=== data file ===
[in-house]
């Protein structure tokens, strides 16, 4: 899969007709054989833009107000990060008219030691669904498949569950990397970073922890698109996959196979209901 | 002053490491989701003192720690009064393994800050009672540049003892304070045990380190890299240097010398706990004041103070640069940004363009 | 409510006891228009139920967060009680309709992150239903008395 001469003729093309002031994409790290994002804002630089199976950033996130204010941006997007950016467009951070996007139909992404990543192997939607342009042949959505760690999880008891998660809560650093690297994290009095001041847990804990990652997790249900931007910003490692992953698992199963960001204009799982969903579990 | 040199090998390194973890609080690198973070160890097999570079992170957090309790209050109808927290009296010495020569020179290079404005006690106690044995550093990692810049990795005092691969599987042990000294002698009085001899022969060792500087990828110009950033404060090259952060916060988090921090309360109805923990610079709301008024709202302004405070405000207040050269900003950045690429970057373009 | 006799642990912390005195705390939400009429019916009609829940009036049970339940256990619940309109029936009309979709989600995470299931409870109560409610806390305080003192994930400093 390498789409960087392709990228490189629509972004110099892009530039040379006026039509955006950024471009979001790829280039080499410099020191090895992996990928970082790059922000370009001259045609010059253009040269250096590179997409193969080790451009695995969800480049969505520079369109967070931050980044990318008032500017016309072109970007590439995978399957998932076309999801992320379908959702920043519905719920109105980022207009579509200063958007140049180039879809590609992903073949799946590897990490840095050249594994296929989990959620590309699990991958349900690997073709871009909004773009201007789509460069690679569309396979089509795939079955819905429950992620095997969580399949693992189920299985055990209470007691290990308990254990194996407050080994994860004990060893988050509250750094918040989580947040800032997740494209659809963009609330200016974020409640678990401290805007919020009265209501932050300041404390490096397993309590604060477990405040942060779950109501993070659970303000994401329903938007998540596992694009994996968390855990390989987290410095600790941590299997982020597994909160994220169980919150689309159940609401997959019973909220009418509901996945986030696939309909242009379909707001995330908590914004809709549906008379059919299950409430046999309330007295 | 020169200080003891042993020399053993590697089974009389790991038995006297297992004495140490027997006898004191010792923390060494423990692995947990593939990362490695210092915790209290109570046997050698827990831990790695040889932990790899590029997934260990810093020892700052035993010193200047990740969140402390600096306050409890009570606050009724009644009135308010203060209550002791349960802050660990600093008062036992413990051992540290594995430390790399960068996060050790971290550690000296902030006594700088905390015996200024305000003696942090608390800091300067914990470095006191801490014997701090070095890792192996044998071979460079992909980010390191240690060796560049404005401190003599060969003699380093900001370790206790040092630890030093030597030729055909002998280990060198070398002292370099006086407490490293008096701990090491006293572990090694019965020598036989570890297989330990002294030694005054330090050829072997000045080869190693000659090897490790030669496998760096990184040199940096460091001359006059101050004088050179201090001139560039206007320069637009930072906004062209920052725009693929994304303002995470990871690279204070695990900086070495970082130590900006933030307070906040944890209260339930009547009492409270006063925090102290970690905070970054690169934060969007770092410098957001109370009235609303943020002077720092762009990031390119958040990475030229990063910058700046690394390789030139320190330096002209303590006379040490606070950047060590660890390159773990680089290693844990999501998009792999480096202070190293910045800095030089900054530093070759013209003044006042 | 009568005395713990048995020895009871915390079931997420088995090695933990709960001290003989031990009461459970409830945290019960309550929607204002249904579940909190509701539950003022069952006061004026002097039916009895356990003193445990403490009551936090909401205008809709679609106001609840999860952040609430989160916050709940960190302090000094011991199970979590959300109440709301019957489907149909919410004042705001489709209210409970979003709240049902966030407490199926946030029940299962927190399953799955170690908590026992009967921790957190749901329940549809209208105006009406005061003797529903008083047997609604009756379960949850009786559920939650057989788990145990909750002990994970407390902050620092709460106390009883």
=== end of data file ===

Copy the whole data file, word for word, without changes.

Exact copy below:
[in-house]
């Protein structure tokens, strides 16, 4: 899969007709054989833009107000990060008219030691669904498949569950990397970073922890698109996959196979209901 | 002053490491989701003192720690009064393994800050009672540049003892304070045990380190890299240097010398706990004041103070640069940004363009 | 409510006891228009139920967060009680309709992150239903008395 001469003729093309002031994409790290994002804002630089199976950033996130204010941006997007950016467009951070996007139909992404990543192997939607342009042949959505760690999880008891998660809560650093690297994290009095001041847990804990990652997790249900931007910003490692992953698992199963960001204009799982969903579990 | 040199090998390194973890609080690198973070160890097999570079992170957090309790209050109808927290009296010495020569020179290079404005006690106690044995550093990692810049990795005092691969599987042990000294002698009085001899022969060792500087990828110009950033404060090259952060916060988090921090309360109805923990610079709301008024709202302004405070405000207040050269900003950045690429970057373009 | 006799642990912390005195705390939400009429019916009609829940009036049970339940256990619940309109029936009309979709989600995470299931409870109560409610806390305080003192994930400093 390498789409960087392709990228490189629509972004110099892009530039040379006026039509955006950024471009979001790829280039080499410099020191090895992996990928970082790059922000370009001259045609010059253009040269250096590179997409193969080790451009695995969800480049969505520079369109967070931050980044990318008032500017016309072109970007590439995978399957998932076309999801992320379908959702920043519905719920109105980022207009579509200063958007140049180039879809590609992903073949799946590897990490840095050249594994296929989990959620590309699990991958349900690997073709871009909004773009201007789509460069690679569309396979089509795939079955819905429950992620095997969580399949693992189920299985055990209470007691290990308990254990194996407050080994994860004990060893988050509250750094918040989580947040800032997740494209659809963009609330200016974020409640678990401290805007919020009265209501932050300041404390490096397993309590604060477990405040942060779950109501993070659970303000994401329903938007998540596992694009994996968390855990390989987290410095600790941590299997982020597994909160994220169980919150689309159940609401997959019973909220009418509901996945986030696939309909242009379909707001995330908590914004809709549906008379059919299950409430046999309330007295 | 020169200080003891042993020399053993590697089974009389790991038995006297297992004495140490027997006898004191010792923390060494423990692995947990593939990362490695210092915790209290109570046997050698827990831990790695040889932990790899590029997934260990810093020892700052035993010193200047990740969140402390600096306050409890009570606050009724009644009135308010203060209550002791349960802050660990600093008062036992413990051992540290594995430390790399960068996060050790971290550690000296902030006594700088905390015996200024305000003696942090608390800091300067914990470095006191801490014997701090070095890792192996044998071979460079992909980010390191240690060796560049404005401190003599060969003699380093900001370790206790040092630890030093030597030729055909002998280990060198070398002292370099006086407490490293008096701990090491006293572990090694019965020598036989570890297989330990002294030694005054330090050829072997000045080869190693000659090897490790030669496998760096990184040199940096460091001359006059101050004088050179201090001139560039206007320069637009930072906004062209920052725009693929994304303002995470990871690279204070695990900086070495970082130590900006933030307070906040944890209260339930009547009492409270006063925090102290970690905070970054690169934060969007770092410098957001109370009235609303943020002077720092762009990031390119958040990475030229990063910058700046690394390789030139320190330096002209303590006379040490606070950047060590660890390159773990680089290693844990999501998009792999480096202070190293910045800095030089900054530093070759013209003044006042 | 009568005395713990048995020895009871915390079931997420088995090695933990709960001290003989031990009461459970409830945290019960309550929607204002249904579940909190509701539950003022069952006061004026002097039916009895356990003193445990403490009551936090909401205008809709679609106001609840999860952040609430989160916050709940960190302090000094011991199970979590959300109440709301019957489907149909919410004042705001489709209210409970979003709240049902966030407490199926946030029940299962927190399953799955170690908590026992009967921790957190749901329940549809209208105006009406005061003797529903008083047997609604009756379960949850009786559920939650057989788990145990909750002990994970407390902050620092709460106390009883």